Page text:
Lootpack

The Lost Tapes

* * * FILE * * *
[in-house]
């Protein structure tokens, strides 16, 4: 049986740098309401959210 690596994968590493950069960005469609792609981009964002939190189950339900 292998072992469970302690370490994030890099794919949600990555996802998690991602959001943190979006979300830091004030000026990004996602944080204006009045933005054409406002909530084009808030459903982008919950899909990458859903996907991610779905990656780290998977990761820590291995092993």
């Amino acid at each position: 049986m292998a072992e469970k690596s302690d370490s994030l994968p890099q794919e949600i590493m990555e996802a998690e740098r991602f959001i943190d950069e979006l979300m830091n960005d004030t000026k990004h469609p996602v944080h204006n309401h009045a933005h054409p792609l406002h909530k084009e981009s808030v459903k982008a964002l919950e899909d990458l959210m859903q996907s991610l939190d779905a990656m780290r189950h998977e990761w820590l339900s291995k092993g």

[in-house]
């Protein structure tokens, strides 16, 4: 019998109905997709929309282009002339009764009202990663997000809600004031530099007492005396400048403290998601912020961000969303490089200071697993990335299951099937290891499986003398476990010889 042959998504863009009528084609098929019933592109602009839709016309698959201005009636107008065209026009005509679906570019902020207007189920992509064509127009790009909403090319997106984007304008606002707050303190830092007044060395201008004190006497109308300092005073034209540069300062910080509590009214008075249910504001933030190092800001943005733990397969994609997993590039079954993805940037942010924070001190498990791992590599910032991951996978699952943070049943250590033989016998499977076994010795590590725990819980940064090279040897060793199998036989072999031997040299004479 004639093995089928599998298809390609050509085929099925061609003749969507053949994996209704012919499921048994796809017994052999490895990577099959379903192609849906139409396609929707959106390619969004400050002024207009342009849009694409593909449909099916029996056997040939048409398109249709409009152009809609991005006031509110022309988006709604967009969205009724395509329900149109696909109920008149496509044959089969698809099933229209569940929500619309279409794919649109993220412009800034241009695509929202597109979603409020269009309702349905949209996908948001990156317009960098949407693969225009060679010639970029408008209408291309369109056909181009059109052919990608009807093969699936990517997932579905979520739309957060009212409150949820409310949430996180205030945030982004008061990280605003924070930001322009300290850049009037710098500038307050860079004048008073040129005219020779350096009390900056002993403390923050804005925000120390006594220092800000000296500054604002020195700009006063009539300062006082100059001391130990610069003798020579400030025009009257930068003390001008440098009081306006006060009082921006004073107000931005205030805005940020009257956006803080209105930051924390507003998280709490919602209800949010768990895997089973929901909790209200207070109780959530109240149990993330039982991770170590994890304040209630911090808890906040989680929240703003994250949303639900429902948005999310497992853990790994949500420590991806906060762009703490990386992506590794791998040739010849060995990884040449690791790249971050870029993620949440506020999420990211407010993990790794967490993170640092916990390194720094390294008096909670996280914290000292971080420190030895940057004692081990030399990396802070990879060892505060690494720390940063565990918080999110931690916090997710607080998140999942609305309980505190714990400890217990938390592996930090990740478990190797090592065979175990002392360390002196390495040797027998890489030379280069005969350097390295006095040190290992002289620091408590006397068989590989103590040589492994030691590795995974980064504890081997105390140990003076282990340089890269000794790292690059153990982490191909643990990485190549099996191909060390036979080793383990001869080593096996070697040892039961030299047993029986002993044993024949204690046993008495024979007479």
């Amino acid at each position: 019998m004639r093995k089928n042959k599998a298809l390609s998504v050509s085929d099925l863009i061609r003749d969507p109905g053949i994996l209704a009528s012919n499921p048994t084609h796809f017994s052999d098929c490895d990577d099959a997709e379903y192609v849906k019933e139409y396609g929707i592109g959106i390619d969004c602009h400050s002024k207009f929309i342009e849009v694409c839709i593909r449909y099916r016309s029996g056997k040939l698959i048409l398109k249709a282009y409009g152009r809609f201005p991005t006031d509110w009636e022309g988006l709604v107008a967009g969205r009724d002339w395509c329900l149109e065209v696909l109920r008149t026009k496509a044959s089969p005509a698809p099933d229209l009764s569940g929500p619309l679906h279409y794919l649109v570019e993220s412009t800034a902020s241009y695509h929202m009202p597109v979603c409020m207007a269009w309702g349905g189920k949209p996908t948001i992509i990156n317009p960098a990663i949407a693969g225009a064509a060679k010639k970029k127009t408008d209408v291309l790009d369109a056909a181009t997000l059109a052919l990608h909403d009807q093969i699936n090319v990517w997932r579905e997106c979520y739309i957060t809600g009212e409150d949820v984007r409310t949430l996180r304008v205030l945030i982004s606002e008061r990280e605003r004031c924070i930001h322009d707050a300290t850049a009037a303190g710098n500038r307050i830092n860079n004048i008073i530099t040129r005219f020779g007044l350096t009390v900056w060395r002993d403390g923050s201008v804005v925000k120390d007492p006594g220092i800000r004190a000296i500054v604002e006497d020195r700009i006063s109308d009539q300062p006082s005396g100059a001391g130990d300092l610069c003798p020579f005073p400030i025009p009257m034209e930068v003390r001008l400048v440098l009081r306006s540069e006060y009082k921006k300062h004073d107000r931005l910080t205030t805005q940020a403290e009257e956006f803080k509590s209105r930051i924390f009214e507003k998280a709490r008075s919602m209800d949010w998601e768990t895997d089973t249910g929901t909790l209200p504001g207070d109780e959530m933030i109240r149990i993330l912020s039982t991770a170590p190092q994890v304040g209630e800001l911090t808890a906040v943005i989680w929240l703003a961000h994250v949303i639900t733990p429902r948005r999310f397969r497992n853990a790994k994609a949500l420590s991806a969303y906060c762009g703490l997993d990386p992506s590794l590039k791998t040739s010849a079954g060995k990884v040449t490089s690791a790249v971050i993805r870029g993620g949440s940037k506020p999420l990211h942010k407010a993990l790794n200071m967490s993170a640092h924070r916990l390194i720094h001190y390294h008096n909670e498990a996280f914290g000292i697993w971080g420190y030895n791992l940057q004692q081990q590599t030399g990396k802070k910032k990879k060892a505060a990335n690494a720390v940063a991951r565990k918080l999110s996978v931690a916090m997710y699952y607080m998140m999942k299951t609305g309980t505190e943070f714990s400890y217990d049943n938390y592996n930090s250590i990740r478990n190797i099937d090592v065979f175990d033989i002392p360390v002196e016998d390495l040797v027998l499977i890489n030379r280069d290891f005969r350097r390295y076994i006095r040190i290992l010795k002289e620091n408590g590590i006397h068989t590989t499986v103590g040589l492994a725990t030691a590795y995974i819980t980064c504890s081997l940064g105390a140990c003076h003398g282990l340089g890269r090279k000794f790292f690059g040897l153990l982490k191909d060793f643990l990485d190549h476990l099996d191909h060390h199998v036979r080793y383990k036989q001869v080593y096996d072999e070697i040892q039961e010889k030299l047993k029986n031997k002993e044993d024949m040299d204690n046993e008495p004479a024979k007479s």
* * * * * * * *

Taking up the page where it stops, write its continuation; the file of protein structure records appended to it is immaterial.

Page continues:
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Although the release date was in 2004, the tracks on The Lost Tapes were actually recorded between 1994 and 1996, when Lootpack was still three friends in Oxnard, CA, trying to make it big. Fortunately for them -- and their fans -- the father of Lootpack member Madlib, Otis Jackson, Sr., had his own studio, Crate Diggas Palace, where these songs were recorded and where they stayed until the album was compiled and released. What is heard on The Lost Tapes sounds remarkably similar to Lootpack's 1999 release Soundpieces: Da Antidote!, and it's easy to see why the group attracted attention from Stones Throw. Madlib's beats are pretty straightforward (jazzy undertones, emphasis on bass, minimal production), but they're good, and they fit Wildchild's clean delivery. The album also boasts, in true hip-hop fashion, a wide selection of guest artists, including Medaphoar, Kan Kick, Oh No (Madlib's little brother), and God's Gift. For the most part, the songs' lyrics focus on the quality and authenticity of Lootpack and their rhymes, a usually overused and ineffectual technique, especially when the MC's skills don't live up to the all the hype they're getting. But Lootpack, despite their relative inexperience, succeed in making the listener believe that they really are that good, and that they really will be able to "get rid of all those deliveries that suck like black holes." And they aren't afraid to explore other aspects of rap. "I Come Real with This" explains why "life in the streets" can inspire rhyming, and not killing, and in "Attack of the Tupperware Puppets" they argue that hip-hop is often misunderstood, and criticize the media for blaming "violence on black lyricists," and forgetting "about the skinheads and white supremacists." They then go on to condemn the existence of black-on-black crime within the community in "Why Do We Go Out Like That?" Add the requisite tracks about women ("Situation," "Miss Deja Vu," "Female Request Line") and you've got yourself a pretty complete hip-hop record by a bunch of young, talented Californian musicians who were just waiting to become the underground stars they soon would be.

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